“Am I training enough?” – I often get asked this and the simple answer is that usually those (both men and women) who take their fitness seriously, often actually over-train. This leads to reduced results which people then try to compensate for by training even more. It can turn into a vicious cycle.
So, how do you avoid overtraining while still gaining the benefits of high intensity exercise and making sure you have lower levels of cortisol in your body?
Reduce the frequency. Pushing hard at the gym is not inherently problematic, but doing it too often can lead to overtraining. High intensity, high stress exercise should be limited to once or twice a week max, especially for those who are dealing with other health issues or demanding work-life conditions. Compounding those life stressors with a stressful exercise routine will not leave you healthier, and can easily cause you to become more prone to sickness and fatigue.
Get adequate rest. Not only is taking time to let your body recover from exercise important, but getting adequate sleep is vital to avoiding and managing overtraining syndrome. Make sure you are getting adequate sleep, particularly on the days you train. Interestingly, one symptom of overtraining is disturbance of sleep, so if you’re feeling restless and having trouble sleeping through the night, you may be overtraining.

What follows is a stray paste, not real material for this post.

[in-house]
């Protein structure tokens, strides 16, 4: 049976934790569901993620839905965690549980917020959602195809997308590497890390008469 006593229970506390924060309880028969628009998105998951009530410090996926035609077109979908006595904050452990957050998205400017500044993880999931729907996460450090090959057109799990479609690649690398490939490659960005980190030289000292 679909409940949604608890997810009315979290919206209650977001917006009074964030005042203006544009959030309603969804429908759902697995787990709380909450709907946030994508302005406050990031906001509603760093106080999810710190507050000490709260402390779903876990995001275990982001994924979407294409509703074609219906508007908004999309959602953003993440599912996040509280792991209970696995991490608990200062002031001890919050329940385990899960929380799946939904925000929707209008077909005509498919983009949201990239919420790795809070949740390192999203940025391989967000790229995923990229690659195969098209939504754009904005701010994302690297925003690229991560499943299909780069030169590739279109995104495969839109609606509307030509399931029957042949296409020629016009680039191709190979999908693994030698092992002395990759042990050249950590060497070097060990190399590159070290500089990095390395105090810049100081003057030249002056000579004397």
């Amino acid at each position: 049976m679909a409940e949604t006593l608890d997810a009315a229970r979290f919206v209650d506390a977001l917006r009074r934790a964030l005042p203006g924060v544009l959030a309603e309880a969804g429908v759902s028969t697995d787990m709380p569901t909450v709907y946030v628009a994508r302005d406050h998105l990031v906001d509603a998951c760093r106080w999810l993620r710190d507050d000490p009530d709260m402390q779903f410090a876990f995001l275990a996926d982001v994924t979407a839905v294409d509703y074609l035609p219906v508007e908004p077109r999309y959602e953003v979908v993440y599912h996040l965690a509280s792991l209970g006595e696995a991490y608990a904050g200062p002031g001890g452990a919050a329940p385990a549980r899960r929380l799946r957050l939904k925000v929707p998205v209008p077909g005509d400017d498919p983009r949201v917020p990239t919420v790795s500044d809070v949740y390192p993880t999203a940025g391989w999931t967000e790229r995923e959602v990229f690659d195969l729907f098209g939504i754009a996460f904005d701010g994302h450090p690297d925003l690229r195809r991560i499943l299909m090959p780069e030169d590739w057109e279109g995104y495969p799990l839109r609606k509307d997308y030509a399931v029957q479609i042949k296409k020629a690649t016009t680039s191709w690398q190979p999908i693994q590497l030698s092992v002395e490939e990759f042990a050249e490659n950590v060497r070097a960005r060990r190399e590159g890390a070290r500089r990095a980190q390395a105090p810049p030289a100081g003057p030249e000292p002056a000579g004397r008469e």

Mix it up. While high intensity exercise is great for losing body fat and improving lean muscle mass, we know that high levels of cortisol can cause the body to hold onto fat. For this reason, try a
Remember the body takes time to repair and recover – think of a bruise or cut to your hand. It’s not gone by the next day . . . so your muscles also need time to recover, otherwise you are just adding cut on top of cut.
High intensity exercise is a great way to improve body composition and enhance your general health, if done the right way and taking into account you bodies’ recovering requirements. Basic rule: Training more often doesn’t make you fitter.
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